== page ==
In an appearance on Ricochet.com’s Thursday podcast promoting the re-release of his book “Intellectuals and Society,” Hoover Institution senior fellow Thomas Sowell said he had some concerns about the prospects of the current Republican presidential field unseating President Barack Obama in November.
Sowell told podcast co-host Peter Robinson that he was pessimistic. (RELATED: Full coverage of the 2012 campaign)
“[I'm] in fear and trembling because I have this terrible feeling that they’re going to end up giving this election to Barack Obama,” Sowell said. “And I cannot imagine what this country will be like after a second term for Obama, after he has had a chance to pack the Supreme Court with his own nominees who will rubber-stamp anything he does regardless of how much it may violate the Constitution.”
“He is an extremely clever politician. He knows that one of the ways to get votes is to simply create dependencies. And he’s doing it all over the place and no one seems to be calling him on it. Most recent thing I heard is he’s going to bail out housing speculators who are one of the reasons for the boom and bust in the housing market. But the point is those are the people who are going to vote for him.”
Sowell urged Republicans not to expect the beleaguered economy to be the key to electoral success in November. He pointed to former President Franklin Delano Roosevelt’s run of victories, despite the Great Depression.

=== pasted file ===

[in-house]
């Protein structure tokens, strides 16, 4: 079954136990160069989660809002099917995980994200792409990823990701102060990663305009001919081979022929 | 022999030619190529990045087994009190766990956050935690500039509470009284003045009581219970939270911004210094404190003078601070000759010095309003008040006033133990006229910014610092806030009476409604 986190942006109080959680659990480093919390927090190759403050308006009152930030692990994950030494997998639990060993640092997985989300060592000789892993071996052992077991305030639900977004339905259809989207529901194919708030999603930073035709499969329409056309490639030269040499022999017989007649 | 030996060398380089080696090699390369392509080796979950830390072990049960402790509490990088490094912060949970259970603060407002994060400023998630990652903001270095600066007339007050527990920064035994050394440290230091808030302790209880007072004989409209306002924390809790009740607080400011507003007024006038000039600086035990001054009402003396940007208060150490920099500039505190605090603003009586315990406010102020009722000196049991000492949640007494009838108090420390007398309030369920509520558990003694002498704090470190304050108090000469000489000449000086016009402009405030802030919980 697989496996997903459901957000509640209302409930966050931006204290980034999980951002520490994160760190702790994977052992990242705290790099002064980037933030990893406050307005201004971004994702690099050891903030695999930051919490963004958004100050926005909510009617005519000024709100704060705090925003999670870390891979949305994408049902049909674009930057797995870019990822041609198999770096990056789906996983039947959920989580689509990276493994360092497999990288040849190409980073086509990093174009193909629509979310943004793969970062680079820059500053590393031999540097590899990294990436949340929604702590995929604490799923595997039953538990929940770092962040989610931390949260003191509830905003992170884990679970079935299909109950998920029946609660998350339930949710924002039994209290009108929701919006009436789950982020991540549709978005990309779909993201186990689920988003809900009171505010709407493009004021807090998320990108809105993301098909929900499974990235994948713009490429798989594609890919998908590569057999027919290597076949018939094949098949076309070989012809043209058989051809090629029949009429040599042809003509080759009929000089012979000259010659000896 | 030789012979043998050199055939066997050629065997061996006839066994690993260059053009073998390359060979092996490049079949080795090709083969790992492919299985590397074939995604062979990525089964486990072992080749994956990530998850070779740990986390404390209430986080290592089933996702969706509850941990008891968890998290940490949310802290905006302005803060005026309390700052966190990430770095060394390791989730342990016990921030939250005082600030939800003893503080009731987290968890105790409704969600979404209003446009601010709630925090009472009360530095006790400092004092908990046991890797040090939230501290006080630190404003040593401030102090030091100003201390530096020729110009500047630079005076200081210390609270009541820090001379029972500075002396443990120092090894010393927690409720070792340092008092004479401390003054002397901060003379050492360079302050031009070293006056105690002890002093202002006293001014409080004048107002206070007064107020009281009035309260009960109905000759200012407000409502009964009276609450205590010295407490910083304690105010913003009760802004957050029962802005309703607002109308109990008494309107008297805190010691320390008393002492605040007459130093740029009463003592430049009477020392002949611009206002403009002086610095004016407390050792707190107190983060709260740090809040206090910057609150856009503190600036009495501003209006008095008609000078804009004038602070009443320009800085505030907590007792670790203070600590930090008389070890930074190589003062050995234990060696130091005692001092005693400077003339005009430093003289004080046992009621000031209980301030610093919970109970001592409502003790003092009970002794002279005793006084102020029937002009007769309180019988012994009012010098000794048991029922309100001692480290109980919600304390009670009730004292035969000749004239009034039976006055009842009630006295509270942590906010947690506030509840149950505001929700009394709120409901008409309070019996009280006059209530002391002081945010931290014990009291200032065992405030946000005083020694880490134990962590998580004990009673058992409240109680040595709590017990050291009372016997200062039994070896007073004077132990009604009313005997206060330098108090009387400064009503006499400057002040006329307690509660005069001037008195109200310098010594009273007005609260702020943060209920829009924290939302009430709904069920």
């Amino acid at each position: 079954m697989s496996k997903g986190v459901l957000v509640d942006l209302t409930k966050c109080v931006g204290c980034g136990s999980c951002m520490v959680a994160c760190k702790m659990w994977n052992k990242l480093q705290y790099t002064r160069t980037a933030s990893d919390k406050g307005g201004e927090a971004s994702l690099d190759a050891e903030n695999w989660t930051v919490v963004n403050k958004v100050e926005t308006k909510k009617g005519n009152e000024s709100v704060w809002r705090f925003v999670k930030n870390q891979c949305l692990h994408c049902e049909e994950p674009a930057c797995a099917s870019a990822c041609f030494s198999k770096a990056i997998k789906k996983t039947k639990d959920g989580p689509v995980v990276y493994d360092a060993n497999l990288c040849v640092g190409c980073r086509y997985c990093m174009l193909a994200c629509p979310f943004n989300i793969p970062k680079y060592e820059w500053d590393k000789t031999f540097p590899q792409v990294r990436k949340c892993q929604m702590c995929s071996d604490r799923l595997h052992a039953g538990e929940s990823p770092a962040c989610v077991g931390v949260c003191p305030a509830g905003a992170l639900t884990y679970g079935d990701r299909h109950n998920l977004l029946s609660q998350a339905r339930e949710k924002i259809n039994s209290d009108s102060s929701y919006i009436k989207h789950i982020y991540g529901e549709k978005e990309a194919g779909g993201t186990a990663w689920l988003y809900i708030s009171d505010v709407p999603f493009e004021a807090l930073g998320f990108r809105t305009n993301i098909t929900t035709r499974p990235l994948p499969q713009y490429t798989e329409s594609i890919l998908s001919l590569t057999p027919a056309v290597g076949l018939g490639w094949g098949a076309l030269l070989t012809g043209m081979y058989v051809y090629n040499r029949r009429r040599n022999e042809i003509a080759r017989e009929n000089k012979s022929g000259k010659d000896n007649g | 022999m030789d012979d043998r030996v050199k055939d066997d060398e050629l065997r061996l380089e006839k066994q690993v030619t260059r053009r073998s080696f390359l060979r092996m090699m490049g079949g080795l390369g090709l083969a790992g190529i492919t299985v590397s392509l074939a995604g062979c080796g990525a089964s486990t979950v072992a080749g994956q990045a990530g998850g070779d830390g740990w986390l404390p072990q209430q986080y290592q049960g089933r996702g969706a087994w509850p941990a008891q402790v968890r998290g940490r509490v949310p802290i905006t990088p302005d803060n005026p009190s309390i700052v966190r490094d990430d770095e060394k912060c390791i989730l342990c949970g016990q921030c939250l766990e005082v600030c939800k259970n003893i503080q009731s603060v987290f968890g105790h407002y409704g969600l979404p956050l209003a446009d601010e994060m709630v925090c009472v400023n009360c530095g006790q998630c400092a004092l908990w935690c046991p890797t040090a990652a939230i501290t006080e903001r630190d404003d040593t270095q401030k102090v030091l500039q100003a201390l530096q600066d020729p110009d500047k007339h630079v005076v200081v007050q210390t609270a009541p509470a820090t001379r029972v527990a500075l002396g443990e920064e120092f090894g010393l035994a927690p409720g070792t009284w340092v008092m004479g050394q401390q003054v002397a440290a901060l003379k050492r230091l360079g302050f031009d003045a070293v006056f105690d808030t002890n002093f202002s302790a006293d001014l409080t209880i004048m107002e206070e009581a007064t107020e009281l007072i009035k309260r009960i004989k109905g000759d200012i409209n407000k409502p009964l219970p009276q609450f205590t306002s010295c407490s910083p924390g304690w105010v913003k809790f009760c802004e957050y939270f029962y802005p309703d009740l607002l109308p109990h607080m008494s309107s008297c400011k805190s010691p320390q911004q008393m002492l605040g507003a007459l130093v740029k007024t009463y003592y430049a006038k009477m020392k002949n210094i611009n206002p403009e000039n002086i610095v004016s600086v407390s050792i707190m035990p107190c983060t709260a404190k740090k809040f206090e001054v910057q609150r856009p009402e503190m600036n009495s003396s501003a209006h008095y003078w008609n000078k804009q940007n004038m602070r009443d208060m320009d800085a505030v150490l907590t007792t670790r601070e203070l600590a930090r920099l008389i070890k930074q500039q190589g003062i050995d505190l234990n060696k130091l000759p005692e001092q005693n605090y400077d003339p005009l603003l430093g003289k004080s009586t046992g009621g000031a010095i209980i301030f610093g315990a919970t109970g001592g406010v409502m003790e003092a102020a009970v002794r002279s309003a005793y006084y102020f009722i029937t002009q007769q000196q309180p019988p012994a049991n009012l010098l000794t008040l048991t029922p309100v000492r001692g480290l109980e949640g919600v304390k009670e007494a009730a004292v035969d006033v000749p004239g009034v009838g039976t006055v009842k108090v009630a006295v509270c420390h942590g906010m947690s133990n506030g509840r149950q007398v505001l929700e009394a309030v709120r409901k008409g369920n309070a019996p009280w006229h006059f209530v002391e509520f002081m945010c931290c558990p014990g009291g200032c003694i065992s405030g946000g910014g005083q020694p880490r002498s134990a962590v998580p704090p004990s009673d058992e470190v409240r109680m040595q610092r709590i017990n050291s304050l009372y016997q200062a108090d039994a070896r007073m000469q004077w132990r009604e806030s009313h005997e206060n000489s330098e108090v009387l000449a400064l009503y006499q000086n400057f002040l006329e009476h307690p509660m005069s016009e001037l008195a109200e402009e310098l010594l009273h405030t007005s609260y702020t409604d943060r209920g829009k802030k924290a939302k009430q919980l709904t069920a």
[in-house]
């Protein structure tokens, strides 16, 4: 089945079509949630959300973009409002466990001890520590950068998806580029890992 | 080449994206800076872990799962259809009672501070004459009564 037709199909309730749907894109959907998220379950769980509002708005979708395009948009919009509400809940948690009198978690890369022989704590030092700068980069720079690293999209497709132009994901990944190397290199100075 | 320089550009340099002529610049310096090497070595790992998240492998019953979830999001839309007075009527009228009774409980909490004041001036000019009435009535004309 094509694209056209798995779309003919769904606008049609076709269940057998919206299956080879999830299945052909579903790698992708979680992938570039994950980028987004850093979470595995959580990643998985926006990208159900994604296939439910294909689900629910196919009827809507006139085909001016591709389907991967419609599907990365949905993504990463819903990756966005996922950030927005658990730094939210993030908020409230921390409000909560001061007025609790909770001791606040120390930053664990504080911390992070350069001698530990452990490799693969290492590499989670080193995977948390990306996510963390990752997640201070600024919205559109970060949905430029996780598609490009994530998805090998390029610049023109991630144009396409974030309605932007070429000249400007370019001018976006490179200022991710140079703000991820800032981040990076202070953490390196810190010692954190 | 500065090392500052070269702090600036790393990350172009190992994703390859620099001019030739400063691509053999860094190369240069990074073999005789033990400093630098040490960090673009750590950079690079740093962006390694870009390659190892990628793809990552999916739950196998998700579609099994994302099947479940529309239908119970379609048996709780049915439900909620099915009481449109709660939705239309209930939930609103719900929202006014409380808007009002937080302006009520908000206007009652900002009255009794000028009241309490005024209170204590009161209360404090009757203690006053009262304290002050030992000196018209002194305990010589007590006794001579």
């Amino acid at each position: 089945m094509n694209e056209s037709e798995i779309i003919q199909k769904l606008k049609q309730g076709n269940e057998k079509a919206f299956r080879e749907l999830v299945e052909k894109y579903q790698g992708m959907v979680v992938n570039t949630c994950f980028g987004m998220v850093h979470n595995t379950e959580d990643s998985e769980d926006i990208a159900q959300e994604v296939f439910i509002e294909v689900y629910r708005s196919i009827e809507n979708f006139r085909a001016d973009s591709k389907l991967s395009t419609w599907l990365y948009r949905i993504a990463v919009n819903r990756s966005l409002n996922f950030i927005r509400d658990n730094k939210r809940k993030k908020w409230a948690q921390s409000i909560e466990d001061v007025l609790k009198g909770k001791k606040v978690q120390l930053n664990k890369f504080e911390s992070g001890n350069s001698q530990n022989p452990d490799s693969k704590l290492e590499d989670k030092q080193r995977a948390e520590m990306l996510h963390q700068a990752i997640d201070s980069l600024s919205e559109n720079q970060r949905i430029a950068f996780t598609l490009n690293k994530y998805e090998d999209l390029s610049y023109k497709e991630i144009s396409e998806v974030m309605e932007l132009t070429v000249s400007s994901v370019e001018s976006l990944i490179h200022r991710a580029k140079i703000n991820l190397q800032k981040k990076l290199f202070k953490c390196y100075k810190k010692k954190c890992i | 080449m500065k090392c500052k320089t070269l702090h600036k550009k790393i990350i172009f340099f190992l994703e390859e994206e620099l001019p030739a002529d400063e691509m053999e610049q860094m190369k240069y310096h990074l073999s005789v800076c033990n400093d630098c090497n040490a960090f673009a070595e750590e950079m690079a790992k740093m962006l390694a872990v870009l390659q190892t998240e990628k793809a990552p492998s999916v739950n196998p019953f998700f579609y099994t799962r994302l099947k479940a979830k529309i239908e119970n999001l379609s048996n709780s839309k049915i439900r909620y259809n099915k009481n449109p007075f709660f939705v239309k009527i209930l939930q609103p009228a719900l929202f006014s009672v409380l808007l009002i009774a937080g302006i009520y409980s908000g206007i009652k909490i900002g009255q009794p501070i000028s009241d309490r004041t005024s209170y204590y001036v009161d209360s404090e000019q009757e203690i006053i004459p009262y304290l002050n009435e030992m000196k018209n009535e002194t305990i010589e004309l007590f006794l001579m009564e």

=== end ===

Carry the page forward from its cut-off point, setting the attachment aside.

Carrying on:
“I hear others taking comfort in the notion that the bad economy will defeat Obama,” he said. “It will not. A far worse economy did not defeat Franklin D. Roosevelt. He swept 46 out of 48 states. After his first [term], in which unemployment never fell as low — even for a single month — as twice what it had been under Obama, he understood that if you came to the rescue of people they were likely to vote for you. Never mind that it may be your own policies that made it necessary for them to need a rescue.”
Sowell explained later why having a Republican nominee who wasn’t a “cult” figure like Obama was a net positive.
“I think the fact that we don’t have a glorious leader is a plus,” he said. “It means there will be a far less chance of having a cult of a leader that we’ve had the last few years, and such as we have had in the past with people like [John F.] Kennedy and FDR. We don’t need that.”